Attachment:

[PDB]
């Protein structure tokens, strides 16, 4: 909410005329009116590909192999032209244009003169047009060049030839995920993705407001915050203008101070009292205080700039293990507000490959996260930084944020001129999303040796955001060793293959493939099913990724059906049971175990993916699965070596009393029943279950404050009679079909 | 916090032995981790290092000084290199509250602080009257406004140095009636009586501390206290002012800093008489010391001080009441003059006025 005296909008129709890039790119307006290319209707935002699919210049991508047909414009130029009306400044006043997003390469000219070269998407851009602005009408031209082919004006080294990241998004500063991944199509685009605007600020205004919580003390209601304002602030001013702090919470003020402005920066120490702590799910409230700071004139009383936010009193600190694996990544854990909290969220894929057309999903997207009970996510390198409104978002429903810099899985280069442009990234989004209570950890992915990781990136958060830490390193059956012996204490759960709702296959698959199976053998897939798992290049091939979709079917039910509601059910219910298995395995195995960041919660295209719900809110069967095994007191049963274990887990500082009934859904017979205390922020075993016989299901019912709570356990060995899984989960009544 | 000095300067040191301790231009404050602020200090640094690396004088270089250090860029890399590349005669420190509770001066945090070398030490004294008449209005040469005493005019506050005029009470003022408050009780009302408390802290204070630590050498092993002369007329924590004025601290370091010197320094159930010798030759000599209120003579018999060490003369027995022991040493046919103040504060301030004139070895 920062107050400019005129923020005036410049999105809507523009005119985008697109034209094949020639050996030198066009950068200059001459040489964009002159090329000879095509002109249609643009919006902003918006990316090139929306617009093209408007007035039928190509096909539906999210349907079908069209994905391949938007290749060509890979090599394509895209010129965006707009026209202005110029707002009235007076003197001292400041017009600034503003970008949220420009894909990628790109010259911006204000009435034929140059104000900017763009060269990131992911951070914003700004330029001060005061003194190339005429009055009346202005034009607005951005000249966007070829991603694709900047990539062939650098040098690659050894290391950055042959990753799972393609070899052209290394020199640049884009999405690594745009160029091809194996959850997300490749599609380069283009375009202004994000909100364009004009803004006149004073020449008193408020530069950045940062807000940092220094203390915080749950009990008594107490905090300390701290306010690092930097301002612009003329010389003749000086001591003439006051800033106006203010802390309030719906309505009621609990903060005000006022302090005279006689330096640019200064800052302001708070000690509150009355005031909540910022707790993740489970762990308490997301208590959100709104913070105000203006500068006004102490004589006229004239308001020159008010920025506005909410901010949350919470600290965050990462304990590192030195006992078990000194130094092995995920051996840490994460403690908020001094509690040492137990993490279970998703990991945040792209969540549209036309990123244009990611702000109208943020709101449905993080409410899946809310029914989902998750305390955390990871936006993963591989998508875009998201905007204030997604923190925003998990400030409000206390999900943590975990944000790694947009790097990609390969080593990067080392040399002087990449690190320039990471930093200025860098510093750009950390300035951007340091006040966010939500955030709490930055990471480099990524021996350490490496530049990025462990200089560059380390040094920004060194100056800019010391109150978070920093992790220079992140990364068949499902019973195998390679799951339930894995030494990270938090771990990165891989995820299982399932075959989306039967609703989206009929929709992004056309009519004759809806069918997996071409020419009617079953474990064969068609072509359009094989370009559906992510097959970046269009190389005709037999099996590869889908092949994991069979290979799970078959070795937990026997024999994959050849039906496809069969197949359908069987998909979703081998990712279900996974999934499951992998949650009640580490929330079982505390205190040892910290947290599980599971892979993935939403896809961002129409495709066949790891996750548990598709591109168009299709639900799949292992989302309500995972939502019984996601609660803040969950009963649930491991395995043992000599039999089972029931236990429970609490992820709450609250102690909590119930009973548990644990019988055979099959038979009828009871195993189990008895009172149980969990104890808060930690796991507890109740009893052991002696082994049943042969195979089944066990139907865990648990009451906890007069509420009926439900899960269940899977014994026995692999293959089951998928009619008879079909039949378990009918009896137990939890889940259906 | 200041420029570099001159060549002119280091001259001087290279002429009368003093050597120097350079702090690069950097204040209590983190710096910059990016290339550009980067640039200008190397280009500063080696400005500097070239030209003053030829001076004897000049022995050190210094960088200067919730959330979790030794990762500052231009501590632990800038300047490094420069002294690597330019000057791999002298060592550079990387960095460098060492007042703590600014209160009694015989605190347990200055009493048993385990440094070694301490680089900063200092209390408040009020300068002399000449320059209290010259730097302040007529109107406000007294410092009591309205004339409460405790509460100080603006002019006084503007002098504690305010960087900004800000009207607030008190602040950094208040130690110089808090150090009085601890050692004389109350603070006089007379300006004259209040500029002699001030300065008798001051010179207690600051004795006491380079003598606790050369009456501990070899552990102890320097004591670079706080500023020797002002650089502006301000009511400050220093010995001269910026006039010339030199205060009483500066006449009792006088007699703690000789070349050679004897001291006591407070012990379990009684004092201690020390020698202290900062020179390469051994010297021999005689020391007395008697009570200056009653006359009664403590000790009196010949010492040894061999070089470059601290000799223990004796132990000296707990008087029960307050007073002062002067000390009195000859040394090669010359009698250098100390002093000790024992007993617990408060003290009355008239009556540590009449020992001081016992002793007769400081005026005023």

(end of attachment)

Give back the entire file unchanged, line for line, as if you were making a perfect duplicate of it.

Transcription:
[PDB]
């Protein structure tokens, strides 16, 4: 909410005329009116590909192999032209244009003169047009060049030839995920993705407001915050203008101070009292205080700039293990507000490959996260930084944020001129999303040796955001060793293959493939099913990724059906049971175990993916699965070596009393029943279950404050009679079909 | 916090032995981790290092000084290199509250602080009257406004140095009636009586501390206290002012800093008489010391001080009441003059006025 005296909008129709890039790119307006290319209707935002699919210049991508047909414009130029009306400044006043997003390469000219070269998407851009602005009408031209082919004006080294990241998004500063991944199509685009605007600020205004919580003390209601304002602030001013702090919470003020402005920066120490702590799910409230700071004139009383936010009193600190694996990544854990909290969220894929057309999903997207009970996510390198409104978002429903810099899985280069442009990234989004209570950890992915990781990136958060830490390193059956012996204490759960709702296959698959199976053998897939798992290049091939979709079917039910509601059910219910298995395995195995960041919660295209719900809110069967095994007191049963274990887990500082009934859904017979205390922020075993016989299901019912709570356990060995899984989960009544 | 000095300067040191301790231009404050602020200090640094690396004088270089250090860029890399590349005669420190509770001066945090070398030490004294008449209005040469005493005019506050005029009470003022408050009780009302408390802290204070630590050498092993002369007329924590004025601290370091010197320094159930010798030759000599209120003579018999060490003369027995022991040493046919103040504060301030004139070895 920062107050400019005129923020005036410049999105809507523009005119985008697109034209094949020639050996030198066009950068200059001459040489964009002159090329000879095509002109249609643009919006902003918006990316090139929306617009093209408007007035039928190509096909539906999210349907079908069209994905391949938007290749060509890979090599394509895209010129965006707009026209202005110029707002009235007076003197001292400041017009600034503003970008949220420009894909990628790109010259911006204000009435034929140059104000900017763009060269990131992911951070914003700004330029001060005061003194190339005429009055009346202005034009607005951005000249966007070829991603694709900047990539062939650098040098690659050894290391950055042959990753799972393609070899052209290394020199640049884009999405690594745009160029091809194996959850997300490749599609380069283009375009202004994000909100364009004009803004006149004073020449008193408020530069950045940062807000940092220094203390915080749950009990008594107490905090300390701290306010690092930097301002612009003329010389003749000086001591003439006051800033106006203010802390309030719906309505009621609990903060005000006022302090005279006689330096640019200064800052302001708070000690509150009355005031909540910022707790993740489970762990308490997301208590959100709104913070105000203006500068006004102490004589006229004239308001020159008010920025506005909410901010949350919470600290965050990462304990590192030195006992078990000194130094092995995920051996840490994460403690908020001094509690040492137990993490279970998703990991945040792209969540549209036309990123244009990611702000109208943020709101449905993080409410899946809310029914989902998750305390955390990871936006993963591989998508875009998201905007204030997604923190925003998990400030409000206390999900943590975990944000790694947009790097990609390969080593990067080392040399002087990449690190320039990471930093200025860098510093750009950390300035951007340091006040966010939500955030709490930055990471480099990524021996350490490496530049990025462990200089560059380390040094920004060194100056800019010391109150978070920093992790220079992140990364068949499902019973195998390679799951339930894995030494990270938090771990990165891989995820299982399932075959989306039967609703989206009929929709992004056309009519004759809806069918997996071409020419009617079953474990064969068609072509359009094989370009559906992510097959970046269009190389005709037999099996590869889908092949994991069979290979799970078959070795937990026997024999994959050849039906496809069969197949359908069987998909979703081998990712279900996974999934499951992998949650009640580490929330079982505390205190040892910290947290599980599971892979993935939403896809961002129409495709066949790891996750548990598709591109168009299709639900799949292992989302309500995972939502019984996601609660803040969950009963649930491991395995043992000599039999089972029931236990429970609490992820709450609250102690909590119930009973548990644990019988055979099959038979009828009871195993189990008895009172149980969990104890808060930690796991507890109740009893052991002696082994049943042969195979089944066990139907865990648990009451906890007069509420009926439900899960269940899977014994026995692999293959089951998928009619008879079909039949378990009918009896137990939890889940259906 | 200041420029570099001159060549002119280091001259001087290279002429009368003093050597120097350079702090690069950097204040209590983190710096910059990016290339550009980067640039200008190397280009500063080696400005500097070239030209003053030829001076004897000049022995050190210094960088200067919730959330979790030794990762500052231009501590632990800038300047490094420069002294690597330019000057791999002298060592550079990387960095460098060492007042703590600014209160009694015989605190347990200055009493048993385990440094070694301490680089900063200092209390408040009020300068002399000449320059209290010259730097302040007529109107406000007294410092009591309205004339409460405790509460100080603006002019006084503007002098504690305010960087900004800000009207607030008190602040950094208040130690110089808090150090009085601890050692004389109350603070006089007379300006004259209040500029002699001030300065008798001051010179207690600051004795006491380079003598606790050369009456501990070899552990102890320097004591670079706080500023020797002002650089502006301000009511400050220093010995001269910026006039010339030199205060009483500066006449009792006088007699703690000789070349050679004897001291006591407070012990379990009684004092201690020390020698202290900062020179390469051994010297021999005689020391007395008697009570200056009653006359009664403590000790009196010949010492040894061999070089470059601290000799223990004796132990000296707990008087029960307050007073002062002067000390009195000859040394090669010359009698250098100390002093000790024992007993617990408060003290009355008239009556540590009449020992001081016992002793007769400081005026005023």